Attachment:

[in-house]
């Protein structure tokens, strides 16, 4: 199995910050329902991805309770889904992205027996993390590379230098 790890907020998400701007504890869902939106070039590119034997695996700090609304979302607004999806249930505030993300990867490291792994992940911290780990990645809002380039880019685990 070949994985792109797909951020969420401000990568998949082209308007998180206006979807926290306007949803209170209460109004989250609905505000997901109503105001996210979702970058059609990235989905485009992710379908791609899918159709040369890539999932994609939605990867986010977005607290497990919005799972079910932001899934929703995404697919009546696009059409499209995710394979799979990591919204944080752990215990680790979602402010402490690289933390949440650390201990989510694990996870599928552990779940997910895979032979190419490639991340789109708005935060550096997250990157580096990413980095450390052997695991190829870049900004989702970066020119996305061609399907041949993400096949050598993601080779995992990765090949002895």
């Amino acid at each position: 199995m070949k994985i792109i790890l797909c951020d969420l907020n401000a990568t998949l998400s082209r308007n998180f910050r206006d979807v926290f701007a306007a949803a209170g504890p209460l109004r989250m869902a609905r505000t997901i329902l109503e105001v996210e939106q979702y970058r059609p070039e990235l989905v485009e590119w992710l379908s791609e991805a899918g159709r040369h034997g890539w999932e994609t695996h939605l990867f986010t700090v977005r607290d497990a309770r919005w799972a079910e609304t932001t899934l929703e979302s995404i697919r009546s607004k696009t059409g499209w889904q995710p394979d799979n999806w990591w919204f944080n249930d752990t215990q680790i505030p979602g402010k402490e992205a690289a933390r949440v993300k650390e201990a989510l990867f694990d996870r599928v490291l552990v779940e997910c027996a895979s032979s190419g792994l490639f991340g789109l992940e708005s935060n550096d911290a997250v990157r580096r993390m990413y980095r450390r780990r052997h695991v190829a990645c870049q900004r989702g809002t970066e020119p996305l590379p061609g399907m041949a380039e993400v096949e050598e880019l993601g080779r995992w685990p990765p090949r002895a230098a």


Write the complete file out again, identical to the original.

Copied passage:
[in-house]
């Protein structure tokens, strides 16, 4: 199995910050329902991805309770889904992205027996993390590379230098 790890907020998400701007504890869902939106070039590119034997695996700090609304979302607004999806249930505030993300990867490291792994992940911290780990990645809002380039880019685990 070949994985792109797909951020969420401000990568998949082209308007998180206006979807926290306007949803209170209460109004989250609905505000997901109503105001996210979702970058059609990235989905485009992710379908791609899918159709040369890539999932994609939605990867986010977005607290497990919005799972079910932001899934929703995404697919009546696009059409499209995710394979799979990591919204944080752990215990680790979602402010402490690289933390949440650390201990989510694990996870599928552990779940997910895979032979190419490639991340789109708005935060550096997250990157580096990413980095450390052997695991190829870049900004989702970066020119996305061609399907041949993400096949050598993601080779995992990765090949002895």
């Amino acid at each position: 199995m070949k994985i792109i790890l797909c951020d969420l907020n401000a990568t998949l998400s082209r308007n998180f910050r206006d979807v926290f701007a306007a949803a209170g504890p209460l109004r989250m869902a609905r505000t997901i329902l109503e105001v996210e939106q979702y970058r059609p070039e990235l989905v485009e590119w992710l379908s791609e991805a899918g159709r040369h034997g890539w999932e994609t695996h939605l990867f986010t700090v977005r607290d497990a309770r919005w799972a079910e609304t932001t899934l929703e979302s995404i697919r009546s607004k696009t059409g499209w889904q995710p394979d799979n999806w990591w919204f944080n249930d752990t215990q680790i505030p979602g402010k402490e992205a690289a933390r949440v993300k650390e201990a989510l990867f694990d996870r599928v490291l552990v779940e997910c027996a895979s032979s190419g792994l490639f991340g789109l992940e708005s935060n550096d911290a997250v990157r580096r993390m990413y980095r450390r780990r052997h695991v190829a990645c870049q900004r989702g809002t970066e020119p996305l590379p061609g399907m041949a380039e993400v096949e050598e880019l993601g080779r995992w685990p990765p090949r002895a230098a």